Upon reflection, I clearly recall here were two exceptions to community living in rural Harrison County, Indiana. First, we did not argue religion. Second, we did not argue politics. Frank O’Bannon and his family knew these exceptions and understood them very well.
On the other hand, it is clear that Gov. Frank learned from his family and political mentors not to shy away from difficult issues relating to either religion or politics, even though they were not regular fodder for conversation among families in Harrison County.
Gov. Frank, both in his private and public life, always respected the domain of each. He, as I, never wished to diminish the doctrine of the ‘separation of church and state.’
Indeed, Gov. Frank and his dad have taught all of the citizens in the State of Indiana in their public political lives to respect the fact that there are differences of opinion and multiple approaches to all issues. To hold a different opinion or view demands willingness to both listen to and understand other ideas before passing judgment. Then, tolerance, not mean-ness, becomes operative.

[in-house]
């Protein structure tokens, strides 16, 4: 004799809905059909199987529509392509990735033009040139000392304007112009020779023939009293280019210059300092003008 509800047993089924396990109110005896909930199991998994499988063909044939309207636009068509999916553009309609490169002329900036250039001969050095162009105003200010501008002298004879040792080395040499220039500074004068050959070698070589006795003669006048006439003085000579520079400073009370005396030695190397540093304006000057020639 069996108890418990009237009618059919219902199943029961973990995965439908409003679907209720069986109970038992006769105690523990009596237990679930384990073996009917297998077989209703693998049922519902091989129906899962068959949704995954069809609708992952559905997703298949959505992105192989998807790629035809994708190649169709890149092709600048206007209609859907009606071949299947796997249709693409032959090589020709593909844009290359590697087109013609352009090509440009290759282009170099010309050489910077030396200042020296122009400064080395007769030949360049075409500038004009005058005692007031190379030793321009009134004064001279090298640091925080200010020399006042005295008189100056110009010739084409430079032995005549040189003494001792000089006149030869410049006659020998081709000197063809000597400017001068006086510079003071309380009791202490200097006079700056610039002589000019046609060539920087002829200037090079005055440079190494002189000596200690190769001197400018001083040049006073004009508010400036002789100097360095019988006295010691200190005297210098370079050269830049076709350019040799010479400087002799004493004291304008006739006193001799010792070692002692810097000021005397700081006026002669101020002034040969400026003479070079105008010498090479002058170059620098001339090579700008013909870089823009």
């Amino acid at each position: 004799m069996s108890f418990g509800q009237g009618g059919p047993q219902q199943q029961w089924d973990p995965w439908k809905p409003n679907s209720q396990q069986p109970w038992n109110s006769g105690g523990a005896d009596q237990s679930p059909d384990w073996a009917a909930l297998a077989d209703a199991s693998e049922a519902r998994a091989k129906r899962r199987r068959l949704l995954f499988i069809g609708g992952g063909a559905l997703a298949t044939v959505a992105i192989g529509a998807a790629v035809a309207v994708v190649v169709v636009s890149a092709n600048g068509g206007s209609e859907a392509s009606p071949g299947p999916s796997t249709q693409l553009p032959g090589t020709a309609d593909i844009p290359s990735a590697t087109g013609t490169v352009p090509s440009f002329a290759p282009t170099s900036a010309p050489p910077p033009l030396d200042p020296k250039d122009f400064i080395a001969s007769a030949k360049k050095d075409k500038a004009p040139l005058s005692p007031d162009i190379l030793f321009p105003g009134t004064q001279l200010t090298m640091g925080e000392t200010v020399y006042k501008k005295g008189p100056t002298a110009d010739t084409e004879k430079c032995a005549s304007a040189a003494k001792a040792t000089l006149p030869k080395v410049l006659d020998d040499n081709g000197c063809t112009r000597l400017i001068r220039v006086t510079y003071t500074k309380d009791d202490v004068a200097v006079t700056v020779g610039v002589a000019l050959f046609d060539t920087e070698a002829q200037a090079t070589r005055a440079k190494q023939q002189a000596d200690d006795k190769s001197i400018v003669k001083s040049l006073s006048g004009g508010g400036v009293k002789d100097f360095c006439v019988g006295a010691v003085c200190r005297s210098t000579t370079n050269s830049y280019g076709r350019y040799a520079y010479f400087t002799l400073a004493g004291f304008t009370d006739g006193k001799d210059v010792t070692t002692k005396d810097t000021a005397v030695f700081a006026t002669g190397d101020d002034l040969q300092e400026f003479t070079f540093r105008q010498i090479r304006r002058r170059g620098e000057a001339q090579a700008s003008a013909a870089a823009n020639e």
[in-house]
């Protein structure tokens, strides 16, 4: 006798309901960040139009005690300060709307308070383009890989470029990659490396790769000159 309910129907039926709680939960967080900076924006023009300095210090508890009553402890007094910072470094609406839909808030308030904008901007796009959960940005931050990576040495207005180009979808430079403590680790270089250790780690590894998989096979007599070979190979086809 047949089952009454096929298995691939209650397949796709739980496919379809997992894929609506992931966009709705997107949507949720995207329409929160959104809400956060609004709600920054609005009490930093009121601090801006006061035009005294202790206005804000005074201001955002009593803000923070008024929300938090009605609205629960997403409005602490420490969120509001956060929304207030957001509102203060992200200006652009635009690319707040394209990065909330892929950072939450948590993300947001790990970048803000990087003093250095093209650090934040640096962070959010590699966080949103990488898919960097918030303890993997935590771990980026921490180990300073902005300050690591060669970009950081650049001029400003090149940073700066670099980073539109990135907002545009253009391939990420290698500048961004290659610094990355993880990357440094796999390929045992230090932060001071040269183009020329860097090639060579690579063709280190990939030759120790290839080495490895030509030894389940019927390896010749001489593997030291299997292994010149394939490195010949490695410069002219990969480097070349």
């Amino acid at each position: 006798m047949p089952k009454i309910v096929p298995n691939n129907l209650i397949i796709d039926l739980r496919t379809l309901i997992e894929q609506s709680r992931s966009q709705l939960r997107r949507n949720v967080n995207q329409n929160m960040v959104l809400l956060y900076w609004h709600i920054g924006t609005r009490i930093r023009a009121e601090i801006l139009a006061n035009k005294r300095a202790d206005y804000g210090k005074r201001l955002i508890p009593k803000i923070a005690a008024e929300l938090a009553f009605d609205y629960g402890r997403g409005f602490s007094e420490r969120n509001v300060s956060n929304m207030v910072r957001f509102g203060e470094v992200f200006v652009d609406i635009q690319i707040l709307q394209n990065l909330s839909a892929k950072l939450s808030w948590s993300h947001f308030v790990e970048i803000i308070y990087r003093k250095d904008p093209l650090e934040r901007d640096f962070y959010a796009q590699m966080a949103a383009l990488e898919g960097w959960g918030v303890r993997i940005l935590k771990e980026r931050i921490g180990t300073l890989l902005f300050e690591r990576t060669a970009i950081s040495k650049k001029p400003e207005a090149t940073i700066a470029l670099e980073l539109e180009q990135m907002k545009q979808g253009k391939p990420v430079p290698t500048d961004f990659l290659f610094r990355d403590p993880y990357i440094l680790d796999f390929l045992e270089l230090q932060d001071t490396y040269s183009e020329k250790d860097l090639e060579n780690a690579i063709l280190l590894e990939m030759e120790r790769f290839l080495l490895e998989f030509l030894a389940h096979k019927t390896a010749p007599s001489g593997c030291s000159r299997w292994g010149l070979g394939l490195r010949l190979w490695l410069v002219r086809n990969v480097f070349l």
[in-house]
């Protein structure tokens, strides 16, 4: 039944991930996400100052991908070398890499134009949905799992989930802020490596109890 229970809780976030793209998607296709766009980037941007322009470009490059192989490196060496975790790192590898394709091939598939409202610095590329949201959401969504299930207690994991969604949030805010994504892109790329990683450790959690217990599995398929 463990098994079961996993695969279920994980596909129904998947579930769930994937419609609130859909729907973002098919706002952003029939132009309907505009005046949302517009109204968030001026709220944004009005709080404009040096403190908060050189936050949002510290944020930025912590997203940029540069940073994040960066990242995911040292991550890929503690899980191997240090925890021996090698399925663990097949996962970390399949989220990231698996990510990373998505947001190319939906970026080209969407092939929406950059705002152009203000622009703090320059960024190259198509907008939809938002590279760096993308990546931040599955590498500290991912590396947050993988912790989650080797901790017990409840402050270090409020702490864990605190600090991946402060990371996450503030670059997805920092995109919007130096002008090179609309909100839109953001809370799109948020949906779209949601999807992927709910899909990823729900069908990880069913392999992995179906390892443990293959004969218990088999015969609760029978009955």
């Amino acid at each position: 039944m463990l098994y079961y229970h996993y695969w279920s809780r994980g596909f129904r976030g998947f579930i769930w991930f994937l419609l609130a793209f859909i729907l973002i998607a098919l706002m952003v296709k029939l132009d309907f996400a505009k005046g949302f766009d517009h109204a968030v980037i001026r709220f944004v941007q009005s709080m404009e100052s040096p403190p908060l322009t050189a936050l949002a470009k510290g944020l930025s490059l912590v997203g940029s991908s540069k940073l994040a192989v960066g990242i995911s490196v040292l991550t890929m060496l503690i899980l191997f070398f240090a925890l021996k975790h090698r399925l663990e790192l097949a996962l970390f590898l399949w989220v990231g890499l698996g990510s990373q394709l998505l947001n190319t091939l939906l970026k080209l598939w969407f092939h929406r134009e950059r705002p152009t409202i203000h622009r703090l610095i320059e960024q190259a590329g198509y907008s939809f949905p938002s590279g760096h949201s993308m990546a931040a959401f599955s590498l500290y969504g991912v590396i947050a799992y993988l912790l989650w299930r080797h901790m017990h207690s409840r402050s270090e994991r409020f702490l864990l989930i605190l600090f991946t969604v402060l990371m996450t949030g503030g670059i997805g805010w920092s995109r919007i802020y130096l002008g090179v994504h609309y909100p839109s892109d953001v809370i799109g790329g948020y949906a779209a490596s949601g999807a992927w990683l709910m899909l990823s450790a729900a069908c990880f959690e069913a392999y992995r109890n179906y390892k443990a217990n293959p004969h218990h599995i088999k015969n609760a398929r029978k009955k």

Gov. Frank has shown us that one does not have to concede integrity on an issue while being tolerant of a different view.
Gov. Frank O’Bannon and I may be categorized as ‘good old boys’ from Harrison County since we are contemporaries and political compatriots. We differed on significant issues. We agreed on many others.
Be it known, nonetheless, that I stand in awe of Gov. Frank’s simple, forthright, honest and genuine approach to governance. He was tolerant of differences. He respected all who held them. He was unwavering in matters of personal integrity. I viewed him as a gentle senior who was the ultimate in understanding and compassion to the freshman. He was, on the other hand, the fearless and demanding leader of his peers in a quiet but persistent manner.
May we all be as tolerant of others as Gov. Frank has been of us and our differences with him! May we lead as courageously as he in all kinds of weather! May our belief in and fidelity to God be as strong as his!
The Most Rev. Gerald A. Gettelfinger is bishop of the Catholic Diocese of Evansville.